Electronic health records (EHRs) have made it much easier for physicians treating patients with chronic kidney disease (CKD) to collect data, including glomerular filtration rate (GFR), creatinine, blood pressure, cholesterol, anemia, and bone health, said Joseph Nally, MD, Director of the Center for Chronic Kidney Disease at the Cleveland Clinic. But they don’t always make it easy for physicians to use the data to improve patient care.
“The EHR has simplified the process in terms of information gathering, but it is still up to the physicians and caregiver team to do all the right things to optimize patient care,” Nally said.
It can be an exercise in frustration for clinicians to access the data. Physicians may have to visit multiple screens and may not be able to easily look at trends in the data over several months, said Paul E. Drawz, MD, a nephrologist at the University of Minnesota. The “holy grail” for CKD patients would be to develop a care plan that makes all the critical clinical information and patient preferences easily accessible, said Nally.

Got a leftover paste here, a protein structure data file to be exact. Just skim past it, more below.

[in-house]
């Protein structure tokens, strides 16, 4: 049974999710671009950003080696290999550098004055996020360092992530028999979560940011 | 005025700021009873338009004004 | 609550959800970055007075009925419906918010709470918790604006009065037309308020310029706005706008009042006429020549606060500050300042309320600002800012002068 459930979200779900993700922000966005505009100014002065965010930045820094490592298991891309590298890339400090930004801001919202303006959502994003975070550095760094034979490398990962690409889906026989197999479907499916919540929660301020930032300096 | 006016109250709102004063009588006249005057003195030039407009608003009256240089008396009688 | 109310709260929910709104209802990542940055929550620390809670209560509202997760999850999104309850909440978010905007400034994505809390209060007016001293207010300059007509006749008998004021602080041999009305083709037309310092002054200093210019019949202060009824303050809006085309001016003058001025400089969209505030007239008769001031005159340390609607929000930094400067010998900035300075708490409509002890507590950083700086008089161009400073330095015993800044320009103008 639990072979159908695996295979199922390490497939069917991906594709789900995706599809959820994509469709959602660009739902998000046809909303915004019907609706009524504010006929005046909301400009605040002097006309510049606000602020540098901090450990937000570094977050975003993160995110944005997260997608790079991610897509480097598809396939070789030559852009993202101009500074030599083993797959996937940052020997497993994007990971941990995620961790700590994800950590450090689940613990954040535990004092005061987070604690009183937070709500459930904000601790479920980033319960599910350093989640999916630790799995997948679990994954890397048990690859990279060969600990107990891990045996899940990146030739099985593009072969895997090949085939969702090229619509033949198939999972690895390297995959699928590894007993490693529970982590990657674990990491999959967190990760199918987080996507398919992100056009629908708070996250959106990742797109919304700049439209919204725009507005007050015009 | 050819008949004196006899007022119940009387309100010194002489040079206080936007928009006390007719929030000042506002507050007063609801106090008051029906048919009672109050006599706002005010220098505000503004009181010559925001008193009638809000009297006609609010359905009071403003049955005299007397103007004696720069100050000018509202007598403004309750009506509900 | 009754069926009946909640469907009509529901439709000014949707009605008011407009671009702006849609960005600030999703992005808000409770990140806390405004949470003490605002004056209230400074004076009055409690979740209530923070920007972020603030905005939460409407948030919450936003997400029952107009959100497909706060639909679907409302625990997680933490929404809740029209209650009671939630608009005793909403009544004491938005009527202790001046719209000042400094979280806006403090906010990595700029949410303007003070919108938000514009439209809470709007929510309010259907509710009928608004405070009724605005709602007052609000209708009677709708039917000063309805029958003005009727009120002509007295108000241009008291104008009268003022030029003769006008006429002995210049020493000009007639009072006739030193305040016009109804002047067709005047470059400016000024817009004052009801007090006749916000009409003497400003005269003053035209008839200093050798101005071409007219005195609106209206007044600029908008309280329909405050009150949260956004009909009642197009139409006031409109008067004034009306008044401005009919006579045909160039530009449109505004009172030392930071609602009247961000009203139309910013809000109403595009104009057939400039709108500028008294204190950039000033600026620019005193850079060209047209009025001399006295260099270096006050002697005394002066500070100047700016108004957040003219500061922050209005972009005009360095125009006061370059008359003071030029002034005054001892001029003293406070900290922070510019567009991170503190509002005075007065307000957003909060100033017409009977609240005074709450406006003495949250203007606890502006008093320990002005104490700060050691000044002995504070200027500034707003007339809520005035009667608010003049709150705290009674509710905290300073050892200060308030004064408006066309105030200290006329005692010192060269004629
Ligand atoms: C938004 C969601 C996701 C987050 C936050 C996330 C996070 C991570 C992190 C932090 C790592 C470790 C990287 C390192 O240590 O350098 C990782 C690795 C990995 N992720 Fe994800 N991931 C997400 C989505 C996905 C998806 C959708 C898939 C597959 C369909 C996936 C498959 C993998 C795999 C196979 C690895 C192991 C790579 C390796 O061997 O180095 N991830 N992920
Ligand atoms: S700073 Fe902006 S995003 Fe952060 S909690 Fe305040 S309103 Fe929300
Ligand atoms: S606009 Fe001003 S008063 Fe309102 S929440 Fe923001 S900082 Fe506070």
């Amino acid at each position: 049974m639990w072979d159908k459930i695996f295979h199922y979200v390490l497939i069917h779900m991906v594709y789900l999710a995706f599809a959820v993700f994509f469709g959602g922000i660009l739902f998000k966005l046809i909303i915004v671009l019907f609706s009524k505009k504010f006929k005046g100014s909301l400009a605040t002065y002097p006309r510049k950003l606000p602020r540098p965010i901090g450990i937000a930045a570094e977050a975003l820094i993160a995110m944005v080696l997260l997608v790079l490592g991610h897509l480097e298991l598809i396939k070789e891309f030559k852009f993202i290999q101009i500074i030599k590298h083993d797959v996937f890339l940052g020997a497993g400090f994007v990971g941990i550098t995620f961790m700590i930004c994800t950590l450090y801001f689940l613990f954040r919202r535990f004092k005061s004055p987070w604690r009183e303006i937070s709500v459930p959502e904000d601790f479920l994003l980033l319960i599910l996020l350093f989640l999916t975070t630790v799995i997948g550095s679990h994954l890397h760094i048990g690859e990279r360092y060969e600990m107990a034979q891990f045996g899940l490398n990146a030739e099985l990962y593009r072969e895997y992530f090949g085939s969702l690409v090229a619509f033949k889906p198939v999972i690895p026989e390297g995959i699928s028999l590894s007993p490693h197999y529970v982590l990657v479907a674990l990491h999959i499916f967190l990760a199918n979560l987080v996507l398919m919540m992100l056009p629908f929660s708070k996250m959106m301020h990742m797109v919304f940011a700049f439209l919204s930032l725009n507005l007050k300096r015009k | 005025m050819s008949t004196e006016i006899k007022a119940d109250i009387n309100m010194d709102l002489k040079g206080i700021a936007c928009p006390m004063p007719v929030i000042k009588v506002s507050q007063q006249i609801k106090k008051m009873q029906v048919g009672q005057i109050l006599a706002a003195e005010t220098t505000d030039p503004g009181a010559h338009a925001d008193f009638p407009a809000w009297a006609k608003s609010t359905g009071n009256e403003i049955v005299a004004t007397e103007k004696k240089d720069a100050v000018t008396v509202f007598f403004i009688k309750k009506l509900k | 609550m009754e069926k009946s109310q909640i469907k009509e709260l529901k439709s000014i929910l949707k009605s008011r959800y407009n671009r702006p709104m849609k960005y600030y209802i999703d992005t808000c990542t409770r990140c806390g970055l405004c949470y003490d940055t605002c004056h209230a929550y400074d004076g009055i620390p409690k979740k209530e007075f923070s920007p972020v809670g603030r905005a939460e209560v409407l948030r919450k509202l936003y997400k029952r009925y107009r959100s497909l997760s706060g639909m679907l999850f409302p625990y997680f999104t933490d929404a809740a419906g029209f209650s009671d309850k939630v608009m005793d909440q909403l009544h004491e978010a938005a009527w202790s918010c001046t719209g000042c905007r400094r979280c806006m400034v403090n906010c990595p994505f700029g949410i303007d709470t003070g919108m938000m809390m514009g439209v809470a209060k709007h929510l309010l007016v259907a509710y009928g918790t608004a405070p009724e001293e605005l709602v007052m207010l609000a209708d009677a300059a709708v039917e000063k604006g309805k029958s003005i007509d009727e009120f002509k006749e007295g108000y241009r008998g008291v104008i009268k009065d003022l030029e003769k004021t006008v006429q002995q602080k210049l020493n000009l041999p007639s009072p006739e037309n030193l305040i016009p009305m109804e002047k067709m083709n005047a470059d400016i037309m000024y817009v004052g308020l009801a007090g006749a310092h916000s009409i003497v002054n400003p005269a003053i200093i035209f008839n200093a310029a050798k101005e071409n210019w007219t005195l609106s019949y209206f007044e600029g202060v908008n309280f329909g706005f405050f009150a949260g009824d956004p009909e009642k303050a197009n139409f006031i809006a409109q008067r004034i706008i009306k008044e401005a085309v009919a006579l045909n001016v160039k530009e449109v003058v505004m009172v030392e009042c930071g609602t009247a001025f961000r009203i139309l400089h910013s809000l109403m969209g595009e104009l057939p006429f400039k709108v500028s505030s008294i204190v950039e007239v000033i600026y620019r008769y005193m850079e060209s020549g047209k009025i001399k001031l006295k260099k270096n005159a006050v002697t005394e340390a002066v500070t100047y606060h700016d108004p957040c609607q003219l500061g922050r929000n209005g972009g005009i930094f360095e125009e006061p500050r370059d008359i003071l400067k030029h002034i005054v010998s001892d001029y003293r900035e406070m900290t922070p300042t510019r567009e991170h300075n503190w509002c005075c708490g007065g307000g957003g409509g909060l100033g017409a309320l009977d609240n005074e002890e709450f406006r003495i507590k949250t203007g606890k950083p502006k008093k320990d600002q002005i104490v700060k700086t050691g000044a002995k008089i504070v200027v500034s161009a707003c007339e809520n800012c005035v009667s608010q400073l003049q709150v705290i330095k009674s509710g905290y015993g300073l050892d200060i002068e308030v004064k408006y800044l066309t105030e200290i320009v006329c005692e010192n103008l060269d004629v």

To make such a patient plan a reality, Drawz, chair of the National Institute of Diabetes and Digestive and Kidney Diseases (NIDDK) Health Information Technology Working group, is working with Nally and other nephrologists and technology experts from across the country. Building off progress made at a meeting held at NIDDK last October, the working group has begun to develop the plan and other tools that will help nephrologists and their institutions better leverage EHR data to improve patient care (Drawz PE, et al. Clin J Am Soc Nephrol 2015; 10:1488).